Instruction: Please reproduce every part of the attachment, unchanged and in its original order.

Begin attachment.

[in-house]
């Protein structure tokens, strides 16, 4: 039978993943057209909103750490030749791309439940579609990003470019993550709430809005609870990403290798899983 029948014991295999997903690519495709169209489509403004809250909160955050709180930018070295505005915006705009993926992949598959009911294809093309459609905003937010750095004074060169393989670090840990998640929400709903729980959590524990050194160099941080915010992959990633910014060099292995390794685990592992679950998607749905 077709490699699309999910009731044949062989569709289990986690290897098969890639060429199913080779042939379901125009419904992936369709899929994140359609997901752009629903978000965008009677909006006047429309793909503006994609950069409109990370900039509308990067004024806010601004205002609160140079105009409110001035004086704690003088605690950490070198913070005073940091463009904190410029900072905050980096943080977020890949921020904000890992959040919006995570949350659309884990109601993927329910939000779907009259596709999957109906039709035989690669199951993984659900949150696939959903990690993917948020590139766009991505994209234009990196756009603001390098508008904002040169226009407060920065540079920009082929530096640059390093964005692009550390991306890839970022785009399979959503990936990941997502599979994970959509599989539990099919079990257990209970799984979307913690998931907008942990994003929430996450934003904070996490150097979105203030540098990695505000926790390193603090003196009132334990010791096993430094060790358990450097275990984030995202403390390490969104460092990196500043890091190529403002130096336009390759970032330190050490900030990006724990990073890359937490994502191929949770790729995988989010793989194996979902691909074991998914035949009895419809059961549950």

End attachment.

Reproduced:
[in-house]
């Protein structure tokens, strides 16, 4: 039978993943057209909103750490030749791309439940579609990003470019993550709430809005609870990403290798899983 029948014991295999997903690519495709169209489509403004809250909160955050709180930018070295505005915006705009993926992949598959009911294809093309459609905003937010750095004074060169393989670090840990998640929400709903729980959590524990050194160099941080915010992959990633910014060099292995390794685990592992679950998607749905 077709490699699309999910009731044949062989569709289990986690290897098969890639060429199913080779042939379901125009419904992936369709899929994140359609997901752009629903978000965008009677909006006047429309793909503006994609950069409109990370900039509308990067004024806010601004205002609160140079105009409110001035004086704690003088605690950490070198913070005073940091463009904190410029900072905050980096943080977020890949921020904000890992959040919006995570949350659309884990109601993927329910939000779907009259596709999957109906039709035989690669199951993984659900949150696939959903990690993917948020590139766009991505994209234009990196756009603001390098508008904002040169226009407060920065540079920009082929530096640059390093964005692009550390991306890839970022785009399979959503990936990941997502599979994970959509599989539990099919079990257990209970799984979307913690998931907008942990994003929430996450934003904070996490150097979105203030540098990695505000926790390193603090003196009132334990010791096993430094060790358990450097275990984030995202403390390490969104460092990196500043890091190529403002130096336009390759970032330190050490900030990006724990990073890359937490994502191929949770790729995988989010793989194996979902691909074991998914035949009895419809059961549950």